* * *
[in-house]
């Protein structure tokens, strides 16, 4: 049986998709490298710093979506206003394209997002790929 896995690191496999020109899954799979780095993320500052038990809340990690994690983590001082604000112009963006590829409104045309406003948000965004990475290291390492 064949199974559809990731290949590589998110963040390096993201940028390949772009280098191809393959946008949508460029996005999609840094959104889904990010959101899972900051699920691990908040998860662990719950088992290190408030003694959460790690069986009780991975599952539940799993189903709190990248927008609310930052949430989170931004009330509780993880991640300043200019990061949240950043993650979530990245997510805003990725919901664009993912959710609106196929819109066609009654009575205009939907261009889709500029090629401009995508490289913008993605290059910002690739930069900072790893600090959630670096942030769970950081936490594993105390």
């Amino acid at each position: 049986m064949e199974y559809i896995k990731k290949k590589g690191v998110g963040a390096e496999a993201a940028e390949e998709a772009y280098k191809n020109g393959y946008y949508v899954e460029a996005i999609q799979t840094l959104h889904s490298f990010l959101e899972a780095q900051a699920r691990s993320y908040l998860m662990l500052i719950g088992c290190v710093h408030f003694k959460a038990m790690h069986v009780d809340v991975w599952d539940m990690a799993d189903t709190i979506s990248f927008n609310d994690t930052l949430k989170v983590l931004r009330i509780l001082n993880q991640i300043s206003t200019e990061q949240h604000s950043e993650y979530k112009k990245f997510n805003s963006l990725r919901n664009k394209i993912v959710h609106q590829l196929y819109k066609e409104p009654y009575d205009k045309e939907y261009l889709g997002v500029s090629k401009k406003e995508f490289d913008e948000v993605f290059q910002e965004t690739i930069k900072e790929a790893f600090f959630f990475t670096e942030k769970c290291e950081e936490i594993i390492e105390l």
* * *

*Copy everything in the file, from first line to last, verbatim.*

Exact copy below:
[in-house]
């Protein structure tokens, strides 16, 4: 049986998709490298710093979506206003394209997002790929 896995690191496999020109899954799979780095993320500052038990809340990690994690983590001082604000112009963006590829409104045309406003948000965004990475290291390492 064949199974559809990731290949590589998110963040390096993201940028390949772009280098191809393959946008949508460029996005999609840094959104889904990010959101899972900051699920691990908040998860662990719950088992290190408030003694959460790690069986009780991975599952539940799993189903709190990248927008609310930052949430989170931004009330509780993880991640300043200019990061949240950043993650979530990245997510805003990725919901664009993912959710609106196929819109066609009654009575205009939907261009889709500029090629401009995508490289913008993605290059910002690739930069900072790893600090959630670096942030769970950081936490594993105390």
């Amino acid at each position: 049986m064949e199974y559809i896995k990731k290949k590589g690191v998110g963040a390096e496999a993201a940028e390949e998709a772009y280098k191809n020109g393959y946008y949508v899954e460029a996005i999609q799979t840094l959104h889904s490298f990010l959101e899972a780095q900051a699920r691990s993320y908040l998860m662990l500052i719950g088992c290190v710093h408030f003694k959460a038990m790690h069986v009780d809340v991975w599952d539940m990690a799993d189903t709190i979506s990248f927008n609310d994690t930052l949430k989170v983590l931004r009330i509780l001082n993880q991640i300043s206003t200019e990061q949240h604000s950043e993650y979530k112009k990245f997510n805003s963006l990725r919901n664009k394209i993912v959710h609106q590829l196929y819109k066609e409104p009654y009575d205009k045309e939907y261009l889709g997002v500029s090629k401009k406003e995508f490289d913008e948000v993605f290059q910002e965004t690739i930069k900072e790929a790893f600090f959630f990475t670096e942030k769970c290291e950081e936490i594993i390492e105390l």